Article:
If you're looking to catch up on the posts in the series, I've listed them out below:

Economics Of Abundance Getting Some Well Deserved Attention
The Importance Of Zero In Destroying The Scarcity Myth Of Economics
The Economics Of Abundance Is Not A Moral Issue
A Lack Of Scarcity Has (Almost) Nothing To Do With Piracy
A Lack Of Scarcity Feeds The Long Tail By Increasing The Pie
Why The Lack Of Scarcity In Economics Is Getting More Important Now

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  1. identicon
    David, 15 Jan 2007 @ 10:01pm

    I am also a content producer. Of motion pictures. And online piracy has the potential to completely devastate my industry. Making a movie takes about two years from concept to completion. It takes hundreds of people working on it. And it takes literally millions of dollars to pull it off(well).

    This is a different animal from music. Nowadays, you can make a good track of music on home equipment for less than $10,000. You have to make a lot less to make it worthwhile as a business venture.

    Take away the profit motive from movies and they're just done. What investor in his right mind is going to pony up millions of dollars and two years of his life to make something that some punk will then just rip off "because they can"?

    If people adopt the idea that just because they have the technical ability to download a movie without paying for it - that it's somehow their "right", then there just won't be any more movies. Period. At least not of the kind that anybody's going to actually want to watch.

    This has already happened in Hong Kong, where VCD piracy(a form much less threatening than the internet for a variety of reasons) has decimated an industry that was once one of the most creative and vibrant in the world.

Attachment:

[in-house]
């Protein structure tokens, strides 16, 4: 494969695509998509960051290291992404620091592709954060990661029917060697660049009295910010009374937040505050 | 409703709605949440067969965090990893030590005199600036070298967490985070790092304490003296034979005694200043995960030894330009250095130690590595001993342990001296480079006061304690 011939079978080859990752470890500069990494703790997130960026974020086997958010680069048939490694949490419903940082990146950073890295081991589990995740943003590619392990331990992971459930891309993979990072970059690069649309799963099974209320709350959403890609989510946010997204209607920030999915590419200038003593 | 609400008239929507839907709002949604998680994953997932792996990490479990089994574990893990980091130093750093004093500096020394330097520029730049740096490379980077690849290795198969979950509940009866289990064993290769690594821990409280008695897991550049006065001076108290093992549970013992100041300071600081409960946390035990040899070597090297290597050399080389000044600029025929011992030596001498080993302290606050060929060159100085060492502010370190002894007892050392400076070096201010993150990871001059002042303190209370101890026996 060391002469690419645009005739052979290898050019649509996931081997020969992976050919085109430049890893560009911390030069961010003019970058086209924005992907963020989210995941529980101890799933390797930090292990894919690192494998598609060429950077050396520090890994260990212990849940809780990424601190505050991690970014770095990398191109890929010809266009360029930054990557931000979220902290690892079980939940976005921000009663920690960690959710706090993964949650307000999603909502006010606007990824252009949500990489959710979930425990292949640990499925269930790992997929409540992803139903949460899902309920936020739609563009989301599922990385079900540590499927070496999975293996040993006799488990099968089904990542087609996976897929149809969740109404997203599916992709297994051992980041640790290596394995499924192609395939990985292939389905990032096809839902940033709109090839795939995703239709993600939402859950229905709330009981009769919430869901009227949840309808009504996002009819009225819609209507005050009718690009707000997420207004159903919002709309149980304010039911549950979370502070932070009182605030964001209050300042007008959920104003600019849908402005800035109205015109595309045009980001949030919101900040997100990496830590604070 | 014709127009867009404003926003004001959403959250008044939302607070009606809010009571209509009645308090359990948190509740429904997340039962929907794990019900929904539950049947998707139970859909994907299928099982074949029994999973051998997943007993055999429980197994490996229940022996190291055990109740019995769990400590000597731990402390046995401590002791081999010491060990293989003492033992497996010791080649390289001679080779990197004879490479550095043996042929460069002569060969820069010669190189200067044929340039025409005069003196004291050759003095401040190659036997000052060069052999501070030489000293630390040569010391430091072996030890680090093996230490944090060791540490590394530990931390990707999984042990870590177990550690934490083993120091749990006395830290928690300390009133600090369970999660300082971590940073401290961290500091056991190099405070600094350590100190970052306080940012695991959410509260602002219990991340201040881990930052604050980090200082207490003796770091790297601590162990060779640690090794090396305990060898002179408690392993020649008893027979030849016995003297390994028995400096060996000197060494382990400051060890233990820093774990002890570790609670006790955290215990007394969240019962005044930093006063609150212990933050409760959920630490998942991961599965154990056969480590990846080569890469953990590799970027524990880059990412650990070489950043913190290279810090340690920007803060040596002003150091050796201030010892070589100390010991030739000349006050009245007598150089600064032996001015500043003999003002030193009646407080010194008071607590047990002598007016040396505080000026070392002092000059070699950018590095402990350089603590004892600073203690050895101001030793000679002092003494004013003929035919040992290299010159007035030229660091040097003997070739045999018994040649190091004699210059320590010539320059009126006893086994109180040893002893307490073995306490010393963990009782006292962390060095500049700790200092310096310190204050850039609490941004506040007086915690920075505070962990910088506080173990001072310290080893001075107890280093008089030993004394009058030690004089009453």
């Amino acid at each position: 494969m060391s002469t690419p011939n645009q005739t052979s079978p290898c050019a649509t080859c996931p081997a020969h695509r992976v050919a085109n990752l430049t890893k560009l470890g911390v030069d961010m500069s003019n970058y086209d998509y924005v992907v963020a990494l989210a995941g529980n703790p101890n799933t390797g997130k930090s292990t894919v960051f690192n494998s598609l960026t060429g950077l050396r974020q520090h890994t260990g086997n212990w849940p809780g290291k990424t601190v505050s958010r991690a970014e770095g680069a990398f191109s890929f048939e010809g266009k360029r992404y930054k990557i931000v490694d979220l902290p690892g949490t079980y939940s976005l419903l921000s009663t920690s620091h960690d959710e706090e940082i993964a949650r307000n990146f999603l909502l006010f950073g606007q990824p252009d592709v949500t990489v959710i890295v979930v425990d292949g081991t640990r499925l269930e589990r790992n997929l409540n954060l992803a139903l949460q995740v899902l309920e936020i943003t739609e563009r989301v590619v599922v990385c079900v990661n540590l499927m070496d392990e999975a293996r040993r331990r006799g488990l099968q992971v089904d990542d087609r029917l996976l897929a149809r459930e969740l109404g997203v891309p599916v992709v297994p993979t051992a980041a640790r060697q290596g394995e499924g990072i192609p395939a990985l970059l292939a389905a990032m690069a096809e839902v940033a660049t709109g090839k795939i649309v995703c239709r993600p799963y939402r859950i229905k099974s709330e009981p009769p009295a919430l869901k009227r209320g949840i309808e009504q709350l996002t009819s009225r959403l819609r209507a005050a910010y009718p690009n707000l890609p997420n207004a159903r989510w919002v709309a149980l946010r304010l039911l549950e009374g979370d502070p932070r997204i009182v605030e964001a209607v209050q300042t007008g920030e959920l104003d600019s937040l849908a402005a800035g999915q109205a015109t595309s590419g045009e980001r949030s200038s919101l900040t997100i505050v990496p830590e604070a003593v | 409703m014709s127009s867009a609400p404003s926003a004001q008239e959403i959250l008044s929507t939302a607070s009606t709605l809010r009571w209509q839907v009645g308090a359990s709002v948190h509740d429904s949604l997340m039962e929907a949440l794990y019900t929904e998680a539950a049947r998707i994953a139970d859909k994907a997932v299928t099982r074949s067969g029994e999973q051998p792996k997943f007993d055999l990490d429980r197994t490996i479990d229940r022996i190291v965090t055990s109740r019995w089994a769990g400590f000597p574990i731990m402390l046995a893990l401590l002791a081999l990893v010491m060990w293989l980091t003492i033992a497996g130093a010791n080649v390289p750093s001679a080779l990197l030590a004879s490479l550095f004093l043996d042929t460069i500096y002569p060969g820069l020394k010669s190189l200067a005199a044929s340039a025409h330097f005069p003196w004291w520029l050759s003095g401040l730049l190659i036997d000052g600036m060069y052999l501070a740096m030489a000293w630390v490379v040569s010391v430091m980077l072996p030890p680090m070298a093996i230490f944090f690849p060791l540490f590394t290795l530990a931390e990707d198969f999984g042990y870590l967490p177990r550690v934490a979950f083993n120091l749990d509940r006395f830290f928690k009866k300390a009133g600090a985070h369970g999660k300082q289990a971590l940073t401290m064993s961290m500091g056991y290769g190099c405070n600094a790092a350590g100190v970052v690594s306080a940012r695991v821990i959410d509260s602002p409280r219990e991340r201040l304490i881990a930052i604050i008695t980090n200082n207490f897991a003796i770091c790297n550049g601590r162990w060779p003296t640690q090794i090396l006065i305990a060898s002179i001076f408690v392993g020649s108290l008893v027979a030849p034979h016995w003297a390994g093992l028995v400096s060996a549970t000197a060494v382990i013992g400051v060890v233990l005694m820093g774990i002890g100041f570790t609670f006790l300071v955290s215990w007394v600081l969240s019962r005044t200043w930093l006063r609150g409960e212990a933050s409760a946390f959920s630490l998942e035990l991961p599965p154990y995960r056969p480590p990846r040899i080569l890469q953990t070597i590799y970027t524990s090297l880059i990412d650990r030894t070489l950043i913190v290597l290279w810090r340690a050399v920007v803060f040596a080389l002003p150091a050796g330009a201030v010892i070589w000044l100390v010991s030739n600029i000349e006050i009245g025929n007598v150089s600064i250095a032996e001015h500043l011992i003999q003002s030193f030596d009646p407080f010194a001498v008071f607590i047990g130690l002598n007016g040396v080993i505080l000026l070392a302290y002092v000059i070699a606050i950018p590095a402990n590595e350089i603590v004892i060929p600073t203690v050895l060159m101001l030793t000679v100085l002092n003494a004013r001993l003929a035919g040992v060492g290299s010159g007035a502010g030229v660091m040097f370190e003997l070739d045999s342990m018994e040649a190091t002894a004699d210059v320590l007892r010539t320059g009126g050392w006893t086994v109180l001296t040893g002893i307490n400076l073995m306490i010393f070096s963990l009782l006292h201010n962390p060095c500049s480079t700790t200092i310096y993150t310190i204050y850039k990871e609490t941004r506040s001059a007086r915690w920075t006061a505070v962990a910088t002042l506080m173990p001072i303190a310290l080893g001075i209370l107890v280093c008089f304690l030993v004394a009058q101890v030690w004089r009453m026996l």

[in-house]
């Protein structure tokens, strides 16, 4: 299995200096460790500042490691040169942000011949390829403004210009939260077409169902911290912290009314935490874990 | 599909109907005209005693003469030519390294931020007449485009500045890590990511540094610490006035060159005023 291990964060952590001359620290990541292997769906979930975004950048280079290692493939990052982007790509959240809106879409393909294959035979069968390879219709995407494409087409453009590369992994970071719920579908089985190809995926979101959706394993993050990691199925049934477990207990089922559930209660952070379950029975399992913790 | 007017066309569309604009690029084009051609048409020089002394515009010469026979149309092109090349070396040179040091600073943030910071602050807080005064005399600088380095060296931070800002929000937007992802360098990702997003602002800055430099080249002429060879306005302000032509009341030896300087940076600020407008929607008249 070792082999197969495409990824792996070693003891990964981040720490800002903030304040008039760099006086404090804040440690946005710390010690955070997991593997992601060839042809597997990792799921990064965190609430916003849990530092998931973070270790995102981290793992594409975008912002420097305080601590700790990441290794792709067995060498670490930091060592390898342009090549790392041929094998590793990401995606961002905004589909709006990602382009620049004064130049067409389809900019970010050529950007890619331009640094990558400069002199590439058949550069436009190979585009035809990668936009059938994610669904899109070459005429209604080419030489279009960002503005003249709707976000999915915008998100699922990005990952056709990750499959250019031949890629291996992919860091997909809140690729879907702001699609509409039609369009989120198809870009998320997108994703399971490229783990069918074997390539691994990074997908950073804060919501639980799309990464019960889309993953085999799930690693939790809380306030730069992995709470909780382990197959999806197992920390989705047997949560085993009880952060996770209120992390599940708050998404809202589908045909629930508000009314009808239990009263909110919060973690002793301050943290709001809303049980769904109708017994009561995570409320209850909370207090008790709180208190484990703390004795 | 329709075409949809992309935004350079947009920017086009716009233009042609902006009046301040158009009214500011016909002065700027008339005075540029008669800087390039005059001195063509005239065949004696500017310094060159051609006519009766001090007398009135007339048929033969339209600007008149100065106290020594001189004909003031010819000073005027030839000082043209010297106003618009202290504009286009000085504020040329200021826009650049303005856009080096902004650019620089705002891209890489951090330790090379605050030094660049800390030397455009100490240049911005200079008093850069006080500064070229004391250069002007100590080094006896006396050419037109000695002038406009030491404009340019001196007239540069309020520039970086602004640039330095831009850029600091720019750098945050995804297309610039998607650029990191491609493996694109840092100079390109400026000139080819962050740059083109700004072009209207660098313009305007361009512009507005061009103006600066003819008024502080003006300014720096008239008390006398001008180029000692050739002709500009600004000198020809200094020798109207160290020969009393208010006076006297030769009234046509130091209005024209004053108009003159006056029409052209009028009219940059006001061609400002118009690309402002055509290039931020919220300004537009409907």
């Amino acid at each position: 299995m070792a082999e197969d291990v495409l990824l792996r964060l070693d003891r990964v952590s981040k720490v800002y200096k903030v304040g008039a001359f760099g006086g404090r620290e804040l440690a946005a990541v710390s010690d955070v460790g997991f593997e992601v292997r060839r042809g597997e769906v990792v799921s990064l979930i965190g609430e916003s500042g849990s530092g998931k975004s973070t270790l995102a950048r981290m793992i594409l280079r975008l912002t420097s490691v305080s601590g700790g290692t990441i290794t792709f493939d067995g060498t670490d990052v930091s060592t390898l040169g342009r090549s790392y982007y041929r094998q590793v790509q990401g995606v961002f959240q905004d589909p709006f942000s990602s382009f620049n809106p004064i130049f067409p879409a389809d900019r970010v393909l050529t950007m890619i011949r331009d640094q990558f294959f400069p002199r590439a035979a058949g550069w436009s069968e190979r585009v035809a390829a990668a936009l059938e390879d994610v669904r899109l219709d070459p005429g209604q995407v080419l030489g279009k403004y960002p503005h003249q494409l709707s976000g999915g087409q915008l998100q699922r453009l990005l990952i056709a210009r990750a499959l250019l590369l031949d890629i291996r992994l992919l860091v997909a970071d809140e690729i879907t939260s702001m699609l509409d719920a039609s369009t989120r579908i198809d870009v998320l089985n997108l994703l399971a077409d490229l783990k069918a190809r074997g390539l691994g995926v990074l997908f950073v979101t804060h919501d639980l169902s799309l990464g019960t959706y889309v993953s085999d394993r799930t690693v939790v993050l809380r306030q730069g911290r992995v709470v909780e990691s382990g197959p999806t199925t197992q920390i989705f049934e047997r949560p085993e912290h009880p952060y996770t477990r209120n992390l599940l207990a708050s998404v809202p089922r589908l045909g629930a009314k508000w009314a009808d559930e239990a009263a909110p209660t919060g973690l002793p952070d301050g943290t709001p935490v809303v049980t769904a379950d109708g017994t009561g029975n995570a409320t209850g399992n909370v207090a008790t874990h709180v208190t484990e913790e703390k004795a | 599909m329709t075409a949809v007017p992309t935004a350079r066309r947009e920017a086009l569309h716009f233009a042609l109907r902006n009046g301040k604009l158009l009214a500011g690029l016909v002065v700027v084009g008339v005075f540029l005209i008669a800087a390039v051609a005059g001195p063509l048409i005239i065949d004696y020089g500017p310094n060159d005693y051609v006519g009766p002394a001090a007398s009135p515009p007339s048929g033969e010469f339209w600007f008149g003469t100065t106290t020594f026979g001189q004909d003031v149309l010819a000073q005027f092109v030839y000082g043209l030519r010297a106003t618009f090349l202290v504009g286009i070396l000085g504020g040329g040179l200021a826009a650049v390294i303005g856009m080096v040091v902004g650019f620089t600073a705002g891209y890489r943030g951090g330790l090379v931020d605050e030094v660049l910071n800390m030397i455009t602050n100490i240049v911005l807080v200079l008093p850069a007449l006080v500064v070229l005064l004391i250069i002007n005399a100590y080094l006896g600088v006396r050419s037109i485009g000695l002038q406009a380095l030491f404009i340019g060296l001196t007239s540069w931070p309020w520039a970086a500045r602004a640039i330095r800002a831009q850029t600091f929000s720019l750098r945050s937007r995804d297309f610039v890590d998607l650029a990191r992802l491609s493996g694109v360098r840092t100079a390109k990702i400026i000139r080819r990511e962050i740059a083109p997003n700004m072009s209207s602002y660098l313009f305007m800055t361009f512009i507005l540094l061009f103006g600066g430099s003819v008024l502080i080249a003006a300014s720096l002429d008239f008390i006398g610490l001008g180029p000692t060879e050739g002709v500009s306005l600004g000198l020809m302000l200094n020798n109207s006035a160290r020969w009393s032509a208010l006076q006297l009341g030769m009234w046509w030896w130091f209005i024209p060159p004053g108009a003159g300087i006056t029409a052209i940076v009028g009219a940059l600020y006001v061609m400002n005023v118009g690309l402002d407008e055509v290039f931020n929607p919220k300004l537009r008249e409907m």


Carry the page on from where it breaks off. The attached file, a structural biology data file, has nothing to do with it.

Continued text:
Twenty years ago Hong Kong was making about 350 movies per year, many of which were the creative envy of the entire filmmaking world. Last year, Hong Kong made 60 films - and I don't think a single one of them was worth watching - there's just no money there anymore, because nobody wants to put in a bunch of cash to get ripped off buy a kid buying his movie on the cheap at a stall in some arcade.

    I'm not asking for draconian measures or unfair business practices. I welcome actual competition! But outright theft of intellectual property is NOT the same thing as competition. Stopping somebody from downloading a copyrighted work should be recognized as the act of "the good guys" - they're trying to stop stealing after all, right?

    I just don't see unfairness in trying to make sure people don't steal these products.

    Once again - the button-maker comparison doesn't work at all. Nobody is trying to stop people from using new technology to make competing films or music. All they're trying to do is stop them from stealing the films and music that other people have already made.